- 2008-Feb-26: Arizona is going to get a 280MW solar power plant. 
- 2008-Feb-24: Green Freedom is a project to extract CO2 from the air and turn it back into fuel. They don't say where they are getting the energy from that will be needed to turn the CO2 (along with water) back into hydrocarbons, but as their press release is liberally sprinkled with the word "nuclear" and this is a team that is headed by Los Alamos National Laboratory it's a safe bet they are planning to use electricity from nuclear power plants - so this is really no different from the typical "hydrogen economy" babble. 
- 2008-Feb-22: A startup company Solazyme is working on developing a process to use algae to produce fuel, this is discussed here on Engadget. The interesting thing about their approach is that they are growing algae in the dark, having found that this gets the algae to produce more oils. They can feed the algae with sugars and even cellulose which has the potential to improve the overall yield of the biofuel synthesis cycle by reducing the amount of wasted plant material. 
- 2008-Feb-22: Panasonic is getting into the electric bicycle business, their Titanium Flat Road EB looks pretty close to a normal bike (though the electric range is rather small). 
- 2008-Feb-20: A gravity driven floor lamp, this is so much like an old grandfather clock that one wonders how it could possibly get patented.
Of course there is just the slight problem that this light must be violating the laws of physics. Consider the claim that it provides about 4W of light via the LEDs for 4 hours per "charge up". This means that the energy used would be 4W * 4 hr * 3600s/hr = 57600J. Now since the formula for potential energy is just mass*gravity*height, and the height of the device is roughly 1m this means 57600 = mass * 9.81 * 1m so the mass required is 5871kg. Of course, the mass will need to be larger than this to overcome conversion efficiencies, friction etc. Looking at the design pictures it appears that the mass they are intending to use is probably in the range of about 25kg (it cannot be much larger for practical health reasons - not to mention the risk of tipping the light over when the mass is near the top), so someone has made a serious error as a mass of that size would only produce 4W of power for about 60 seconds.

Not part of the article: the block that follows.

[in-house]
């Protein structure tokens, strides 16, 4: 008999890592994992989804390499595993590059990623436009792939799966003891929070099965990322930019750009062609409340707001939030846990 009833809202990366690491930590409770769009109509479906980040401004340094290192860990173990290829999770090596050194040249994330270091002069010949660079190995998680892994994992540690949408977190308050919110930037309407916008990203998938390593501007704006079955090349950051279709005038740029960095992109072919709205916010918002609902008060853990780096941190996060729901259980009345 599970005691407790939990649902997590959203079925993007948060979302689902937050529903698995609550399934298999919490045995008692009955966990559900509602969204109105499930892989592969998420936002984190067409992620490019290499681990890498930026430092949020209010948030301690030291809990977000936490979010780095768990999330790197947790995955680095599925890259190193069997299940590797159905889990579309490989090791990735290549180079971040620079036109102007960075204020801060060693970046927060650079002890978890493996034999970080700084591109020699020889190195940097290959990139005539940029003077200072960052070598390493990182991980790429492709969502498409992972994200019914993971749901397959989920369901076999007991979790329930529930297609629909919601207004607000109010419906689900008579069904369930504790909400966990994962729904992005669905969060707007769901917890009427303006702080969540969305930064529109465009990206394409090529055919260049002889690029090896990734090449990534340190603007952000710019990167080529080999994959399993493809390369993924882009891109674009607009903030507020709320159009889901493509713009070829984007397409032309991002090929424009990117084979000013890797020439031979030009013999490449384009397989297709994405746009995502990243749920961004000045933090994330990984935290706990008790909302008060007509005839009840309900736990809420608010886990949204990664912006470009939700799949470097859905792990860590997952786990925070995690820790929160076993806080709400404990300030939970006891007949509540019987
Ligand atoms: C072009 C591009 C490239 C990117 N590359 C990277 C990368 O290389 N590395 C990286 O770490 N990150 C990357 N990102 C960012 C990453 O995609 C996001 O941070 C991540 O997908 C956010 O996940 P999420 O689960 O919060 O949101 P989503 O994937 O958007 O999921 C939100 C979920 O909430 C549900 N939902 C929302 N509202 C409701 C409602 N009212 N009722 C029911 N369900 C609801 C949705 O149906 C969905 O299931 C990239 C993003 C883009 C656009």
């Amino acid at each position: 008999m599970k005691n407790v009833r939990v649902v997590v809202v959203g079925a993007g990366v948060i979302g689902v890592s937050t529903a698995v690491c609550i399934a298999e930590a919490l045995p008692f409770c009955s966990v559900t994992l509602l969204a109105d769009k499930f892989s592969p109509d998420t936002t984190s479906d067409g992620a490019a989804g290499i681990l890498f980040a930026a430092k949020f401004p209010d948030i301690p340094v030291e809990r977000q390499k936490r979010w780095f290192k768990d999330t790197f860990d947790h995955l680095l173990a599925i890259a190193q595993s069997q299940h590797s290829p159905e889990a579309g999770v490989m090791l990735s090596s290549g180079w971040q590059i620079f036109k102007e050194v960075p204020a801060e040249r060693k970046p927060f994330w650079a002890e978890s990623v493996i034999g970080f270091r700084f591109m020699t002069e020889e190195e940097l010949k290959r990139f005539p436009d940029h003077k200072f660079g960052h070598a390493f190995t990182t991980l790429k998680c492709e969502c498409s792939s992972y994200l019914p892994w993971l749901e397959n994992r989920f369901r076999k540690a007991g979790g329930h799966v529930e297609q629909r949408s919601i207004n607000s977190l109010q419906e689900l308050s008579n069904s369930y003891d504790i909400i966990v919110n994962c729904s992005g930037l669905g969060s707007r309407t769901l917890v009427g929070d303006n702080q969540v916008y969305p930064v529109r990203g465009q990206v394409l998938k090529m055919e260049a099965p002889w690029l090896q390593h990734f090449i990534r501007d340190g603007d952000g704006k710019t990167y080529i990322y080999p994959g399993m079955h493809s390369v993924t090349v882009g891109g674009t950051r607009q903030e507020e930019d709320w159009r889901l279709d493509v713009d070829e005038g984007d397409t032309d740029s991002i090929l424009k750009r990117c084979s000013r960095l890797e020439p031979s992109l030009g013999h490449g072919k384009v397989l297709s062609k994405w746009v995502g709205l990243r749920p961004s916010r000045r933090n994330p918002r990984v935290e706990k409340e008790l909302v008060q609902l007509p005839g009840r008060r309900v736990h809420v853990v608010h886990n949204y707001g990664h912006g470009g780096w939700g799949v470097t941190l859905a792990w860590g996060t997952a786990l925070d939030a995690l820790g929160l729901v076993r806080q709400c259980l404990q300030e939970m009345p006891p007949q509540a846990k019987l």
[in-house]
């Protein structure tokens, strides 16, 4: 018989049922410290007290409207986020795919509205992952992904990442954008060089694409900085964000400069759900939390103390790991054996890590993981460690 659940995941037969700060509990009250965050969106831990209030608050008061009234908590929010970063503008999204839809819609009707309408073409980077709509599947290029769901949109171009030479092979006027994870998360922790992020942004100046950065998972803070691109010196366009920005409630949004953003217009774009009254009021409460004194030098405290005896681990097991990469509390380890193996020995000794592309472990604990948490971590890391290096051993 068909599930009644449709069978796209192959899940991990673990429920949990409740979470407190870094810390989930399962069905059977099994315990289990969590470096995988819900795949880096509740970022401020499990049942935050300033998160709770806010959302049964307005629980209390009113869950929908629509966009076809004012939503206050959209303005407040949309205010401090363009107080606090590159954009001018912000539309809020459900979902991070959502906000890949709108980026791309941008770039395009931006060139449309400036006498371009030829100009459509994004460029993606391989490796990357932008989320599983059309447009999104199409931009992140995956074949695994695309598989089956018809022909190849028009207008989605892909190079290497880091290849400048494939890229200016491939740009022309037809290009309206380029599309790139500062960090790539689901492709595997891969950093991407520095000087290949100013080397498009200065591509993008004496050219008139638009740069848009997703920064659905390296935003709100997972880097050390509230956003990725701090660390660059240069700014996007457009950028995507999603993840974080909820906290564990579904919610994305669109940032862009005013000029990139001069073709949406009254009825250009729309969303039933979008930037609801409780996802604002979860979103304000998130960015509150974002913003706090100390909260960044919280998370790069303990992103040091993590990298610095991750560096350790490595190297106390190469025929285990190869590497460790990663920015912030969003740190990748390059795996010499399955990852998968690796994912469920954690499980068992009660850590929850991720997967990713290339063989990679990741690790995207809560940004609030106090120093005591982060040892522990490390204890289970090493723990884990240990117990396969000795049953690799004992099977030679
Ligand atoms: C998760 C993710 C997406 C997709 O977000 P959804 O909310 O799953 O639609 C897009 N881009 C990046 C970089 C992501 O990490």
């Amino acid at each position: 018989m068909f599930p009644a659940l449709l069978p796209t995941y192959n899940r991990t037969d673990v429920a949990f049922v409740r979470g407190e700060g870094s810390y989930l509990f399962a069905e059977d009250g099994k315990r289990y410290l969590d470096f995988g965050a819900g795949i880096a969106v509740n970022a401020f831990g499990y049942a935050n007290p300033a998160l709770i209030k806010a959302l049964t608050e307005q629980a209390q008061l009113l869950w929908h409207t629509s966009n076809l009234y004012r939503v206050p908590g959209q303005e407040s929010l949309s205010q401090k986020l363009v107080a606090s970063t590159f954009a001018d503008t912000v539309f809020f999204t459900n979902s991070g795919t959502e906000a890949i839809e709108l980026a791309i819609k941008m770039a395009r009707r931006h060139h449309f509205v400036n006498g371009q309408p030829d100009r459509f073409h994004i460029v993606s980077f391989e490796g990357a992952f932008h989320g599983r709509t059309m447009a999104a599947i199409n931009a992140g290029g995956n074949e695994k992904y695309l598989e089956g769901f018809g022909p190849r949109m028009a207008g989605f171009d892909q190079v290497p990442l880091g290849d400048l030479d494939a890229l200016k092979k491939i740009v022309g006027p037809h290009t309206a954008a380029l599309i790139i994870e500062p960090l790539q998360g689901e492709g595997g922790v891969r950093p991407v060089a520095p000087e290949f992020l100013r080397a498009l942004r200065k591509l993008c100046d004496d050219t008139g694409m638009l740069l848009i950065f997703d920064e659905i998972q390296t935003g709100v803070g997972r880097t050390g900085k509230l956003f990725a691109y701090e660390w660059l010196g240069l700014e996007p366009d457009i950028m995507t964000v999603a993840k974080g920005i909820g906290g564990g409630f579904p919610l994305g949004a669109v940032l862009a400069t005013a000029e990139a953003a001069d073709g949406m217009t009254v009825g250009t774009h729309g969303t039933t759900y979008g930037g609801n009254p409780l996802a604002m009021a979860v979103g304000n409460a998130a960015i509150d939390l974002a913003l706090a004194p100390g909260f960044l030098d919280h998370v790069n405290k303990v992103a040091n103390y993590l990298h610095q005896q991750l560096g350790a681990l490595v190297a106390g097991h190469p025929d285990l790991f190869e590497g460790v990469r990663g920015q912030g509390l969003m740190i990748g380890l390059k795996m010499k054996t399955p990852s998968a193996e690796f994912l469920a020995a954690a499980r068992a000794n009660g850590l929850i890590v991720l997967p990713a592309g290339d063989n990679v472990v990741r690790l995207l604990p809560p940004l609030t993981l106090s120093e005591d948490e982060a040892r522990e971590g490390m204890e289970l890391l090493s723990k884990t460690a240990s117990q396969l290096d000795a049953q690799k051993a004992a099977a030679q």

And this won second prize in a contest and they (a university by the looks of it) are patenting it! So much for peer review.  
- 2008-Feb-18: Solar cell technology that directly produces from hydrogen (without first producing electricity) is being developed. 
- 2008-Feb-18: A new crystalline material that can selectively trap CO2 has been developed, details are pretty sketchy though. Once the material has its fill of CO2 what do you do? Bury it, treat it to release the CO2? 
- 2008-Feb-02: Using nano-antennas to convert infra-red radiation to electricity. Essentially this is just the logical extension of how all radio antennas work as infra-red (and indeed other wave lengths of light) are just (much, much) higher frequency radio waves. 
- 2008-Jan-27: Coskata is attempting to make ethanol for about $1/gallon from almost any organic waste using a bacteria based process. 
- 2008-Jan-25: Lumiram makes the ECOLUME full-spectrum fluorescent lights. These have a 5000K colour temperature, which is in the natural daylight range (these might be available at some Canadian Tire Stores). GE makes a similar product which has a 6500K temperature (unfortunately GE's web site is not well suited to linking, so this will not work, instead you'll need to search their products for "GE Daylight Energy Smart" or a product number like 85394 or 89095)which I have found at both Canadian Tire and Walmart in Calgary. 
- 2008-Jan-16: Nanotech anodes in lithium batteries could increase battery capacity by a factor of 10. 
- 2008-Jan-16: Power Save 1200 is a power factor correction device for the home. Devices like this are certainly used in industrial applications, but I thought that the typical savings were on the order of a few percent, so I'm a bit concerned of their talk of savings over 10% for residential applications. Still, it would be worth some more research. 
- 2008-Jan-12: Switchgrass makes more ethanol than corn per amount of energy used to produce it.